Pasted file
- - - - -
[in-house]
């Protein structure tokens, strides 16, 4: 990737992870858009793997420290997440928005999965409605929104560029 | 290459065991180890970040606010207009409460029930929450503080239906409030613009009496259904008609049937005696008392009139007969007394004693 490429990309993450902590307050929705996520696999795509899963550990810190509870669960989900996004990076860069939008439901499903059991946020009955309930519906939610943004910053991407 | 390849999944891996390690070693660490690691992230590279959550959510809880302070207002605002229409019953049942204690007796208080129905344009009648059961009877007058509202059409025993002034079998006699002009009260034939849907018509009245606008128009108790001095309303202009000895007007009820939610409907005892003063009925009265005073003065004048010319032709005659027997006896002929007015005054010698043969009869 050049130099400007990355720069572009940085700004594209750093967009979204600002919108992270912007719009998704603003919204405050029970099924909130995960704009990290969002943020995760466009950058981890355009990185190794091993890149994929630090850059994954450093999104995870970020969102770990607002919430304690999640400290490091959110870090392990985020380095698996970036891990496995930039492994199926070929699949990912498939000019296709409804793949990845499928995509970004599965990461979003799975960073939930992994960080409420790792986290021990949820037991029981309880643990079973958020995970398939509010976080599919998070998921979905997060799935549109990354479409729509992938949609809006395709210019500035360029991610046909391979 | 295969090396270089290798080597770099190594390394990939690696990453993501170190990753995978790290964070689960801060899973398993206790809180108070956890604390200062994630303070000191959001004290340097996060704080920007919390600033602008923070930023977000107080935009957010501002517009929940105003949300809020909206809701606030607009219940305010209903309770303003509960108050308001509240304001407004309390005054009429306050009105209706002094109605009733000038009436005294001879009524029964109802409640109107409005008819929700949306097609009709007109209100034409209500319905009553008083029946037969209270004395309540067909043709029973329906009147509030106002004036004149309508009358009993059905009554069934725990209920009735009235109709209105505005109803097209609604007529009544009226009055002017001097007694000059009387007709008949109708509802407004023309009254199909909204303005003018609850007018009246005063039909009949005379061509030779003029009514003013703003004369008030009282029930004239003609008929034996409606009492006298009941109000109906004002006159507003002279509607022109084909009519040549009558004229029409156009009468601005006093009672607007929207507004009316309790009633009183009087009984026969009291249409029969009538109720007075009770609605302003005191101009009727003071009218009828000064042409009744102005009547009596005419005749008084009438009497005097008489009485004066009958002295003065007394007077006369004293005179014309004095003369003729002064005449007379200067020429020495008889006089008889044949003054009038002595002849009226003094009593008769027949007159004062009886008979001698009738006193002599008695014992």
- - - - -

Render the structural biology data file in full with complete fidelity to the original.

[in-house]
């Protein structure tokens, strides 16, 4: 990737992870858009793997420290997440928005999965409605929104560029 | 290459065991180890970040606010207009409460029930929450503080239906409030613009009496259904008609049937005696008392009139007969007394004693 490429990309993450902590307050929705996520696999795509899963550990810190509870669960989900996004990076860069939008439901499903059991946020009955309930519906939610943004910053991407 | 390849999944891996390690070693660490690691992230590279959550959510809880302070207002605002229409019953049942204690007796208080129905344009009648059961009877007058509202059409025993002034079998006699002009009260034939849907018509009245606008128009108790001095309303202009000895007007009820939610409907005892003063009925009265005073003065004048010319032709005659027997006896002929007015005054010698043969009869 050049130099400007990355720069572009940085700004594209750093967009979204600002919108992270912007719009998704603003919204405050029970099924909130995960704009990290969002943020995760466009950058981890355009990185190794091993890149994929630090850059994954450093999104995870970020969102770990607002919430304690999640400290490091959110870090392990985020380095698996970036891990496995930039492994199926070929699949990912498939000019296709409804793949990845499928995509970004599965990461979003799975960073939930992994960080409420790792986290021990949820037991029981309880643990079973958020995970398939509010976080599919998070998921979905997060799935549109990354479409729509992938949609809006395709210019500035360029991610046909391979 | 295969090396270089290798080597770099190594390394990939690696990453993501170190990753995978790290964070689960801060899973398993206790809180108070956890604390200062994630303070000191959001004290340097996060704080920007919390600033602008923070930023977000107080935009957010501002517009929940105003949300809020909206809701606030607009219940305010209903309770303003509960108050308001509240304001407004309390005054009429306050009105209706002094109605009733000038009436005294001879009524029964109802409640109107409005008819929700949306097609009709007109209100034409209500319905009553008083029946037969209270004395309540067909043709029973329906009147509030106002004036004149309508009358009993059905009554069934725990209920009735009235109709209105505005109803097209609604007529009544009226009055002017001097007694000059009387007709008949109708509802407004023309009254199909909204303005003018609850007018009246005063039909009949005379061509030779003029009514003013703003004369008030009282029930004239003609008929034996409606009492006298009941109000109906004002006159507003002279509607022109084909009519040549009558004229029409156009009468601005006093009672607007929207507004009316309790009633009183009087009984026969009291249409029969009538109720007075009770609605302003005191101009009727003071009218009828000064042409009744102005009547009596005419005749008084009438009497005097008489009485004066009958002295003065007394007077006369004293005179014309004095003369003729002064005449007379200067020429020495008889006089008889044949003054009038002595002849009226003094009593008769027949007159004062009886008979001698009738006193002599008695014992």